Bombardier row raises questions about post-Brexit US trade deal

2 min read

As Brexit negotiations continue to stutter, the Bombardier tariff row should serve as a reminder to our politicians that international trade is far from straightforward

C-Series wings being produced at Bombardier's Belfast facility

When Theresa May returned from her first meeting with Donald Trump talking up the fantastic US trade deal awaiting us beyond the shores of Brexit, many questioned the wisdom of trusting someone who contradicts himself on an almost hourly basis and had spent his entire presidential campaign promising a new era of US protectionism.

Though no trade deal has yet been done, the current Boeing / Bombardier dispute is the first serious test of this relationship and with the spat threatening to turn into an all-out trade war, the PM’s early confidence is looking all the more misplaced. With Bombardier employing more than 4,000 people at its factories in Northern Ireland, it’s also a major test of the government’s relationship with the DUP, upon whom it relies to stay in power.

To recap, earlier this week the US Department of Commerce decided that Bombardier jets manufactured in Northern Ireland should be subject to a 219 per cent import tariff. The move - the result of a complaint from Boeing that Bombardier had received unfair state subsidies from the UK and Canadian governments - has been widely criticised in the UK, with a number of commentators suggesting the move is a sign that US business is emboldened by Trump’s America first strategy.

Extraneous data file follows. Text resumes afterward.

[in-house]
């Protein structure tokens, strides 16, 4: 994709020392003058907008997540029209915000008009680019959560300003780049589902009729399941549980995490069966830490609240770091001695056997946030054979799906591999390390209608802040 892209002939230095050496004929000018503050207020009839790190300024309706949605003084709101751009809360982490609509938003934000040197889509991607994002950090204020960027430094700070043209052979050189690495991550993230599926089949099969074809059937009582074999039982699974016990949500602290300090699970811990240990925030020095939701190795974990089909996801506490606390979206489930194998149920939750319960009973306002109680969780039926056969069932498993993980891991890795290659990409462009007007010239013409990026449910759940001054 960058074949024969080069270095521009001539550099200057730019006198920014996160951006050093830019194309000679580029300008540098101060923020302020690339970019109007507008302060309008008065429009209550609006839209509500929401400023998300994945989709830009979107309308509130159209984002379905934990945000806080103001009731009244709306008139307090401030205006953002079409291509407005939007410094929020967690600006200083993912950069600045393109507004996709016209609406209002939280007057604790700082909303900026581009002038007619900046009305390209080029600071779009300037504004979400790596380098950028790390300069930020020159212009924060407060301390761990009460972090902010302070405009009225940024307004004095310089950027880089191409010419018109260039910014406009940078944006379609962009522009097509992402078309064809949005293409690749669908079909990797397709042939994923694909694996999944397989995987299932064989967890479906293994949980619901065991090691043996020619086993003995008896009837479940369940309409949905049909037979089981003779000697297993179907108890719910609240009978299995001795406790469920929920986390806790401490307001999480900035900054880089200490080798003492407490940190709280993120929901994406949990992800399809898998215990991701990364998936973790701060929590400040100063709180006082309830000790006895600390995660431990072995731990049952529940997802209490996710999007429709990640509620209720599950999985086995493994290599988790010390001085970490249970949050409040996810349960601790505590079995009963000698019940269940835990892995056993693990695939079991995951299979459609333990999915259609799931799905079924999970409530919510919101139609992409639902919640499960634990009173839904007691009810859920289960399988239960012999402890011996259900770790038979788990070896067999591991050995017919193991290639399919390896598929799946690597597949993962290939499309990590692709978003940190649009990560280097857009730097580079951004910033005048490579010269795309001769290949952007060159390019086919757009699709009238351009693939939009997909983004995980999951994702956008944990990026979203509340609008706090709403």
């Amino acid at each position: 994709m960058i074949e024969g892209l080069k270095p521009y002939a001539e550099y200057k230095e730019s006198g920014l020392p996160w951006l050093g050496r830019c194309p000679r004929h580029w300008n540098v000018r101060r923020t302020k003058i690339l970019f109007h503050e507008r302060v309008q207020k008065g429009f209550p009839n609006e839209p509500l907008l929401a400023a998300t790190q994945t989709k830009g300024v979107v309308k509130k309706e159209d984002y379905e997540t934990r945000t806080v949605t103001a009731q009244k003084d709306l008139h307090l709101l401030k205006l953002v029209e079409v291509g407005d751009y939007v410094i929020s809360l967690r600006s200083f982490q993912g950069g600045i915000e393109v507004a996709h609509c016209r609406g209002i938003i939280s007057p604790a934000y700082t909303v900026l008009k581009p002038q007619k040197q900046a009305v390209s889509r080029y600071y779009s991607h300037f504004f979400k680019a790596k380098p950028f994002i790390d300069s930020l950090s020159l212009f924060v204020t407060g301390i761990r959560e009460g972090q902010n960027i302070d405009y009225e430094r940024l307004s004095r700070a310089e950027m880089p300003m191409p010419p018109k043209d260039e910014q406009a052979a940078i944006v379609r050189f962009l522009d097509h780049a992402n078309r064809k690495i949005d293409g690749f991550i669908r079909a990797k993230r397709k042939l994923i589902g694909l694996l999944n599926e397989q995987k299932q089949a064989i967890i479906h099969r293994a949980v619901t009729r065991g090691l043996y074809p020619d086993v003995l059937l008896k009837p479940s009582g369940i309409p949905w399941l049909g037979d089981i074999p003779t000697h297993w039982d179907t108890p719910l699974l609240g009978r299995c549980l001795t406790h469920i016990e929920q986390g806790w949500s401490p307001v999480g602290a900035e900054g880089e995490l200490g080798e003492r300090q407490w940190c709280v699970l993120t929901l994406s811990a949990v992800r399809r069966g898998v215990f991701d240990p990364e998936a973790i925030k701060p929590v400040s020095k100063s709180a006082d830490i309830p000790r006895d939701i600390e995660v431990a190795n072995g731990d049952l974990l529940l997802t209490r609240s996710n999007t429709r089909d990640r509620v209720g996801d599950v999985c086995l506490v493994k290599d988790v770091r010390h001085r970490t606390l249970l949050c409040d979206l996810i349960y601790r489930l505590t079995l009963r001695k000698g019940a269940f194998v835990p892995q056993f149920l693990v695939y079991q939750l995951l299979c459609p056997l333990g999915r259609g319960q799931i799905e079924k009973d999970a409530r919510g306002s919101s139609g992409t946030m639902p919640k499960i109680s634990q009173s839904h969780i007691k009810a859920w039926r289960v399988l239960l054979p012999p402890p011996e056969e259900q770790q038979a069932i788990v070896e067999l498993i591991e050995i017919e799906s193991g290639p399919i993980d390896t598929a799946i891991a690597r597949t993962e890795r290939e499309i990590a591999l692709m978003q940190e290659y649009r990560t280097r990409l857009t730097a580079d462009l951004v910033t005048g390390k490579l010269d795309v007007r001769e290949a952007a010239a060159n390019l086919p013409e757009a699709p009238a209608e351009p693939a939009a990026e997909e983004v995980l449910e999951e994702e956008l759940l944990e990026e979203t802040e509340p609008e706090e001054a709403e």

President Trump at the roll-out of the first Boeing 787-10. Credit: northcharleston via Flickr

Others have accused Boeing of hypocrisy and bullying. The company is no stranger to government support itself and doesn’t produce commercial aircraft as small as the C-Series jets that triggered the dispute in the first place.

In response, UK Defence Secretary Michael Fallon, has warned that the tariffs could jeopardise the US firm’s future relationship with the UK. Boeing defence contracts with the UK are currently worth around £8bn to the company.

With the US government still to make a final ruling on the decision in February, it’s too early to predict how this will end. And we shouldn’t rule out the possibility - however unlikely it may be – of Trump wading into the debate. Indeed, somewhat uncharacteristically, the president hasn’t yet weighed in with any tweets on the matter. Perhaps it’s wishful thinking – and he’s simply been too busy trolling the NFL and North Korea – but this might be a sign of hope for the thousands of UK workers directly and indirectly employed by Bombardier’s aerospace division.

In the meantime, at a critical time in the UK’s Brexit negotiations, the spat is a timely reminder that trading relationships aren’t as simple and straightforward as some government ministers would have us believe.